- walking while holding on to a walker, a framework to aid with balance; and
- scrambling, using the arms (and hands or some other extension to the arms) not just as a backup to normal balance, but, as when walking on talus, to achieve states of balance that would be impossible or unstable when supported solely by the legs.
For humans, walking is the main form of transportation without a vehicle or riding animal. An average walking speed is about 4 to 5 km/h (2 to 3 mph), although this depends heavily on factors such as height, weight, age and terrain. A pedestrian is a walking person, in particular on a road (if available on the sidewalk/path/pavement).
Human walking is accomplished with a strategy called the double pendulum. During forward motion, the leg that leaves the ground swings forward from the hip. This sweep is the first pendulum. Then the leg strikes the ground with the heel and rolls through to the toe in a motion described as an inverted pendulum. The motion of the two legs is coordinated so that one foot or the other is always in contact with the ground. The process of walking recovers approximately sixty per cent of the energy used due to pendulum dynamics and ground reaction force.
Walking differs from a running gait in a number of ways. The most obvious is that during walking one leg always stays on the ground while the other is swinging. In running there is typically a ballistic phase where the runner is airborne with both feet in the air (for bipedals).
Another difference concerns the movement of the center of mass of the body. In walking the body 'vaults' over the leg on the ground, raising the center of mass to its highest point as the leg passes the vertical, and dropping it to the lowest as the legs are spread apart. Essentially kinetic energy of forward motion is constantly being traded for a rise in potential energy. This is reversed in running where the center of mass is at its lowest as the leg is vertical. This is because the impact of landing from the ballistic phase is adsorbed by bending the leg and consequently storing energy in muscles and tendons. In running there is a conversion between kinetic, potential, and elastic energy.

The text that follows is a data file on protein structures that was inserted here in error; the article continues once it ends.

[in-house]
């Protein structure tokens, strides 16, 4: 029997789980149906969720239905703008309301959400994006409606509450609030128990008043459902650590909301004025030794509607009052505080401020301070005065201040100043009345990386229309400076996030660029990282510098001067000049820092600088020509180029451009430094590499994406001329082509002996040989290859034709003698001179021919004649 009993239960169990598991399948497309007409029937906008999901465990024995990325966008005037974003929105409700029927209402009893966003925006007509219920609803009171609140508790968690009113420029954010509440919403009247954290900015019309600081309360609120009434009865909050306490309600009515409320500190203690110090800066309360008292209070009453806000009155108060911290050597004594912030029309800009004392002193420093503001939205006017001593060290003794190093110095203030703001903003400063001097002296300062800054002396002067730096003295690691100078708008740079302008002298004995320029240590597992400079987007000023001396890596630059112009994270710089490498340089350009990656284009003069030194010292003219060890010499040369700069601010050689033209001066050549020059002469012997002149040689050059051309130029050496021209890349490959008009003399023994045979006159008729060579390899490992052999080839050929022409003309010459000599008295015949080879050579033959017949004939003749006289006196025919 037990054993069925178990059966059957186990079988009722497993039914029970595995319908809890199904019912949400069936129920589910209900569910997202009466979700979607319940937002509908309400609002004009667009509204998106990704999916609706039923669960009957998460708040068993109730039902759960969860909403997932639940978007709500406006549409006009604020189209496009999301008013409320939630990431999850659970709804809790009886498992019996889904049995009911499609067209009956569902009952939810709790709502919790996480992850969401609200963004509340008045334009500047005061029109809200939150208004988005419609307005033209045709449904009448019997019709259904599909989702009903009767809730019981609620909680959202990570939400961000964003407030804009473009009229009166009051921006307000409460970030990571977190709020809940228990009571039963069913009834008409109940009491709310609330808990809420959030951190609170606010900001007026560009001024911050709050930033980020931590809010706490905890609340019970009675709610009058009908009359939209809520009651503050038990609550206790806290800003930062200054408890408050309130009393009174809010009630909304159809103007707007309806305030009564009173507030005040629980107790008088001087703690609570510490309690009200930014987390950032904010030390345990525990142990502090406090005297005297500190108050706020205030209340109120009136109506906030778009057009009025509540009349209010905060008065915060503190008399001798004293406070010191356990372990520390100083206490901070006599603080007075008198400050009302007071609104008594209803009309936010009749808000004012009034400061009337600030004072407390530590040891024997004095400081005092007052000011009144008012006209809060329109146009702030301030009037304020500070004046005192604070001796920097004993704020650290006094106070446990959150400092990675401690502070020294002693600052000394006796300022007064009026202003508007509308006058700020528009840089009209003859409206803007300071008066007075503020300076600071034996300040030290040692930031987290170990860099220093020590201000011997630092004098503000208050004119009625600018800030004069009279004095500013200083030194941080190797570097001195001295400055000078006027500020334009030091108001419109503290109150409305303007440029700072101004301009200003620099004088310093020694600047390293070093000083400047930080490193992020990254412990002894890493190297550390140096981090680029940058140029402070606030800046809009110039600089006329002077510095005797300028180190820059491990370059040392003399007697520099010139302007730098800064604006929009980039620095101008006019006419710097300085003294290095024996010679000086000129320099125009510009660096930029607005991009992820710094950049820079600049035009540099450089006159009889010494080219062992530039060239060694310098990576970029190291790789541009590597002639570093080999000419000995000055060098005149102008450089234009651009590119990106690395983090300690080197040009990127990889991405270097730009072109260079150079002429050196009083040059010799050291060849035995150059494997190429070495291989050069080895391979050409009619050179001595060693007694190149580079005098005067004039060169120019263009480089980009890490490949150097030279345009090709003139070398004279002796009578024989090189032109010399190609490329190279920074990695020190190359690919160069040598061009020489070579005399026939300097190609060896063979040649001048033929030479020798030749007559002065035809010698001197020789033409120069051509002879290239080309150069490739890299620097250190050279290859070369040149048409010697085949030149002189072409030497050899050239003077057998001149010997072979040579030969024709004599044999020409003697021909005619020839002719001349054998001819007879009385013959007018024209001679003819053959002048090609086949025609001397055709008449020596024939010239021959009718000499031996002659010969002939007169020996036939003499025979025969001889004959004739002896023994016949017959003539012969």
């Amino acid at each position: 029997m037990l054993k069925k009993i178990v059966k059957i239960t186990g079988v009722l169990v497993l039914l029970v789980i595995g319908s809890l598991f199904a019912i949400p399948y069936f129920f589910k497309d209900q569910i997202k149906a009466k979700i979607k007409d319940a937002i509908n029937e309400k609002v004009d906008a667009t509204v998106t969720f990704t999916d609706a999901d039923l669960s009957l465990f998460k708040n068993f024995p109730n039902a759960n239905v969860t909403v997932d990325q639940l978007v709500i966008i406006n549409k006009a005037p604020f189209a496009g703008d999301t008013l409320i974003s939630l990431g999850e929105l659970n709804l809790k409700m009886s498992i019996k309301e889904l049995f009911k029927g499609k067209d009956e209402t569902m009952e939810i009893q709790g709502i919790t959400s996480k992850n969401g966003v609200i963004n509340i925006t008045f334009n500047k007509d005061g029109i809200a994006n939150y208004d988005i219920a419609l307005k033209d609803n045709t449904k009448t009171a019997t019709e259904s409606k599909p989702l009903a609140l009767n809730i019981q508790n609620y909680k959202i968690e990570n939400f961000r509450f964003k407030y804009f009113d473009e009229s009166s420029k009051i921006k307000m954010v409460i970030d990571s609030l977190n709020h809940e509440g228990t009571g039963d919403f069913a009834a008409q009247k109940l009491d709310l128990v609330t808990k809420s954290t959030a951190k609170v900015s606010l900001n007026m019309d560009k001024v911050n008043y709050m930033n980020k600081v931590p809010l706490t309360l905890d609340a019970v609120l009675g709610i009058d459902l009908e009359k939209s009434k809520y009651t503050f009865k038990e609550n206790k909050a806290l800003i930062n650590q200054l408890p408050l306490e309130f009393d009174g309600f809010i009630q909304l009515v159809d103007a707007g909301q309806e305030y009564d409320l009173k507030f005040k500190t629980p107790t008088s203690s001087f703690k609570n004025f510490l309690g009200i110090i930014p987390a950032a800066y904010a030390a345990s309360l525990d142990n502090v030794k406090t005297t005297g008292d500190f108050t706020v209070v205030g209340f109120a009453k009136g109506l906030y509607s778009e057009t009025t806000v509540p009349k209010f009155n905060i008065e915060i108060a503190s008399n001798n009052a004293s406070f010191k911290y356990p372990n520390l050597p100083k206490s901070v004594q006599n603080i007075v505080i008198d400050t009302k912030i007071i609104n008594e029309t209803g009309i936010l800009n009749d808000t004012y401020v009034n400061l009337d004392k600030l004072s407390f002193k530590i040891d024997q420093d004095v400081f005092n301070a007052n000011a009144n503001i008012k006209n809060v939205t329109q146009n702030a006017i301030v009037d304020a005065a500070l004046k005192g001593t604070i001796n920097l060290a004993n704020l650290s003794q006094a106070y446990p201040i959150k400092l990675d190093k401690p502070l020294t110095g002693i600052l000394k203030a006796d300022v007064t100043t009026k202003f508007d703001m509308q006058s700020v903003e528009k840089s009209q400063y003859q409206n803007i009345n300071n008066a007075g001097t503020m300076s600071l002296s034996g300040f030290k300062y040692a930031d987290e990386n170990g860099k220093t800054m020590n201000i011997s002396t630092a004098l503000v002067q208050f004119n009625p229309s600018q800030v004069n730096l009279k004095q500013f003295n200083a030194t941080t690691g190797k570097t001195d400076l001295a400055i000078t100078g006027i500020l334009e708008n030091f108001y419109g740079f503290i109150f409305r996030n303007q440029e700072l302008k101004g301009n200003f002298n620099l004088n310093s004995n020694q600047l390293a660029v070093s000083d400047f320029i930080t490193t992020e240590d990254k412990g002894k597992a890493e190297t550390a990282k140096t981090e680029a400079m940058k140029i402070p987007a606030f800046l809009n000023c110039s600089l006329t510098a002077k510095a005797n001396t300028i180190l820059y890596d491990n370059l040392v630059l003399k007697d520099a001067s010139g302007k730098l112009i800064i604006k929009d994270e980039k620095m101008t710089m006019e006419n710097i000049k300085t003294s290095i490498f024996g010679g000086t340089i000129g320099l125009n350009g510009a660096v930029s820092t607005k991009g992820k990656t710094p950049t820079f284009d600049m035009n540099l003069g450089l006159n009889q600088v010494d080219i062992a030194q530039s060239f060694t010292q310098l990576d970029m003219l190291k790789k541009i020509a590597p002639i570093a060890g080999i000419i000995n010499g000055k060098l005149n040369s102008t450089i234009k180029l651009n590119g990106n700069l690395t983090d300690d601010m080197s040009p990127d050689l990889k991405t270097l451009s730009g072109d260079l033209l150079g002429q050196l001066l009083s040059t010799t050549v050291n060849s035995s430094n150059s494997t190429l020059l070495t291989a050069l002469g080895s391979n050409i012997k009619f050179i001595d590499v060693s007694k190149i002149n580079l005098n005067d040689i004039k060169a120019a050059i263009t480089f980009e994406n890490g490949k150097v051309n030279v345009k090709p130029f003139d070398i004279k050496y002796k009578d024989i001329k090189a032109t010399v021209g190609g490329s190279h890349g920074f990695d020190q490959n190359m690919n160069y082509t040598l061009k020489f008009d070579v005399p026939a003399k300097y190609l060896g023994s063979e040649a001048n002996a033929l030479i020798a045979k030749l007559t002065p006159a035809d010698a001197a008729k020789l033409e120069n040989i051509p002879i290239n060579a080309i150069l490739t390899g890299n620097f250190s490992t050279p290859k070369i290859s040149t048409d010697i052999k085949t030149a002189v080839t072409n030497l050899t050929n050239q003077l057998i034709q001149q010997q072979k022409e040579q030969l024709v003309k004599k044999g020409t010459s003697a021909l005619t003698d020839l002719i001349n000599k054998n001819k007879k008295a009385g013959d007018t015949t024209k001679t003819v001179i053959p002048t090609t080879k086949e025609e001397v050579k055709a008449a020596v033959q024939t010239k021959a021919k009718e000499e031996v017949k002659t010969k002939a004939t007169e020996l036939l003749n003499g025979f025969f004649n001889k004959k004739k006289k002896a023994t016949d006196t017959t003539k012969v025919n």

There is an absolute limit on an individual's speed of walking (without special techniques such as those employed in speed walking) due to the velocity at which the center of mass rises or falls - if it's greater than the acceleration due to gravity the person will become airborne as they vault over the leg on the ground. Typically however, animals switch to a run at a lower speed than this due to energy efficiencies.
As a leisure activityMany people walk as a hobby, and in our post-industrial age it is often enjoyed as one of the best forms of exercise
Fitness walkers and others may use a pedometer to count their steps. The types of walking include bushwalking, racewalking, weight-walking, hillwalking, volksmarching, Nordic walking and hiking on long-distance paths. Sometimes people prefer to walk indoors using a treadmill. In some countries walking as a hobby is known as hiking (the typical North American term), rambling (a somewhat dated British expression, but remaining in use because it is enshrined in the title of the important Ramblers' Association), or tramping. Hiking is a subtype of walking, generally used to mean walking in nature areas on specially designated routes or trails, as opposed to in urban environments; however, hiking can also refer to any long-distance walk. More obscure terms for walking include "to go by Marrow-bone stage", "to take one's daily constitutional", "to ride Shank's pony", "to ride Shank's mare", or "to go by Walker's bus." Among search and rescue responders, those responders who walk (rather than ride, drive, fly, climb, or sit in a communications trailer) often are known as "ground pounders".